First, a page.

“The canon of modern Japanese poetry is well-enhanced by this first English edition of one of Japan’s twentieth century stellar lights, Yosano Akiko (1878-1942)—the most well-known and controversial female writer of that country in this century. In her lifetime, Akiko published seventy-five books, among them twenty volumes of poetry, along with a definitive modern Japanese translation of the classic Tales of Genji.
“A pioneering feminist, pacifist, and social reformer, her passions were intensely reflected in her literary work, reviving tanka—a form similar to the sonnet—to renewed lyrical essence, creating a unique style of true emotional directness. Given the enormity if reverberative effects in Akiko’s poems, Hamill and Matsui Gibson’s translations are crisp and incisive, with judicious care given the limits of English syntax. The ninety-one tanka and dozen modern style longer poems translated maintain a sustained pitch of such deeply engaged feeling that one almost reaches Zen-like union with Akiko’s mind.
“What is remarkable is her fearless presentation of the sensate reality of the female body in relation to the masculine. Often evoking simple but striking images bordering on fetishism, she shows a very profound sensual connection with her man, her body almost becoming an imbued form of narcissism that challenges him to equal passion as her own. Other riveting poems in this mode address the bodiless perfection of Buddhist novices, immersed in meditation, challenging them to reciprocate and liberate themselves through her passion.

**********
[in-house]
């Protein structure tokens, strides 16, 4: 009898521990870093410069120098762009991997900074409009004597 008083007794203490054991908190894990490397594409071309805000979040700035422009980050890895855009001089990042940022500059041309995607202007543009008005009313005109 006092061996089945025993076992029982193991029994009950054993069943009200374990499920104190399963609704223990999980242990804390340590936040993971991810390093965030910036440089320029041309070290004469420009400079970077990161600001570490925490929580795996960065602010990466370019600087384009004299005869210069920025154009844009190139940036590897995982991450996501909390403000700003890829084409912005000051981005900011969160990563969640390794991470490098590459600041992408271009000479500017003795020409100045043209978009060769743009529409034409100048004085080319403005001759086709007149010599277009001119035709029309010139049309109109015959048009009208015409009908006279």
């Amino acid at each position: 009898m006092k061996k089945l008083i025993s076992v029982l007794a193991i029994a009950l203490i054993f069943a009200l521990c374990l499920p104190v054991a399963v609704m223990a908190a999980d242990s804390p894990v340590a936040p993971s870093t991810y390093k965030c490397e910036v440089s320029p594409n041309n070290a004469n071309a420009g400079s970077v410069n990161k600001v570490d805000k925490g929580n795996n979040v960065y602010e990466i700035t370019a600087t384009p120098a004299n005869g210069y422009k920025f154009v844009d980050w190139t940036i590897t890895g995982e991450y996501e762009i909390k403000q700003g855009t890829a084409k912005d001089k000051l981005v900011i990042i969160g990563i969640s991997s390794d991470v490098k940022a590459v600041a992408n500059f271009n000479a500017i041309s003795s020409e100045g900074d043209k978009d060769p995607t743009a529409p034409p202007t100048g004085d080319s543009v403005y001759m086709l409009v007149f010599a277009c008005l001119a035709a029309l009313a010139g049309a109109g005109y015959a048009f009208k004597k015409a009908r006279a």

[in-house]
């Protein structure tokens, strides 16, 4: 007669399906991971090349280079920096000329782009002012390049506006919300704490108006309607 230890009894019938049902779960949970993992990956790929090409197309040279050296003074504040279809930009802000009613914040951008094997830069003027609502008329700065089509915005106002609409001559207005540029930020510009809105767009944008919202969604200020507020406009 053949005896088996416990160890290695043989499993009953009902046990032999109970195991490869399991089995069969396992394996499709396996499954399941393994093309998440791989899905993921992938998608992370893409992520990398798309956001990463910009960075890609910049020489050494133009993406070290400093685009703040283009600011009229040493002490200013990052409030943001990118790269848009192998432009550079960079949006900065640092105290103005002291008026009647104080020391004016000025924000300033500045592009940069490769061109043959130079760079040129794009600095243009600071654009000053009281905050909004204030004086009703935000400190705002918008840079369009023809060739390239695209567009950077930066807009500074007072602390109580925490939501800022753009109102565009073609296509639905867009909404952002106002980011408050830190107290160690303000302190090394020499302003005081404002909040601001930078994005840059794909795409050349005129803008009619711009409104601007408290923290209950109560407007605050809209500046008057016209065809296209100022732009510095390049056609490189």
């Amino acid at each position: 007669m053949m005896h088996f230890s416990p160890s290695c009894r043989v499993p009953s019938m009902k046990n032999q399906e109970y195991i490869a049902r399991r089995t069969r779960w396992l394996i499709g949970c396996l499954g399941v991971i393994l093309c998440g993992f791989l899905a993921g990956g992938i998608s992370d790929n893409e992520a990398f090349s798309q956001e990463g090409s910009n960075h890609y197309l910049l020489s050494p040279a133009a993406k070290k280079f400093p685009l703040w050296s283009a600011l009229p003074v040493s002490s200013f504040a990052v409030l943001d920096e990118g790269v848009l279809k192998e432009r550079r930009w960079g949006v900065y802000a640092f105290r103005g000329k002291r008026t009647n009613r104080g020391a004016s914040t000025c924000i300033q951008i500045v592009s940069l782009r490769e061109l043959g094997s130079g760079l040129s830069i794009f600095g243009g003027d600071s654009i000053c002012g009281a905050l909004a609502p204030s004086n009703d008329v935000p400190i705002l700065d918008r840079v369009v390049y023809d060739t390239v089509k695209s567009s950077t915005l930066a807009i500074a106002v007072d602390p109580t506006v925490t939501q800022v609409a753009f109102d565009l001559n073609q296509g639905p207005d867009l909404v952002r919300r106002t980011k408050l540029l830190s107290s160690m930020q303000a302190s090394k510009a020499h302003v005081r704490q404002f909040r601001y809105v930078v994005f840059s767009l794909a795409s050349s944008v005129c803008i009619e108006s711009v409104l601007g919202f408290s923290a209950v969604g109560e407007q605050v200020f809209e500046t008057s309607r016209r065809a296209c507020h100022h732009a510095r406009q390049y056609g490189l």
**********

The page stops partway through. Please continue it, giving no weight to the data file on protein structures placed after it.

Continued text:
“Her poetry moves swiftly, subsuming one current into another, gathering shades of images and feelings, until the reader is finally swept along in her concentrated intensity of spirit. Some annotation would have been helpful in placing the poems in context to Akiko’s eventful life, but the whole range of impact and emotions conveyed in this finely rendered first edition manage to supersede all criticism.”—Small Press
“Akiko’s verse exhibits a powerful simplicity and grace that make this volume one of much more than historical interest.”—Publishers Weekly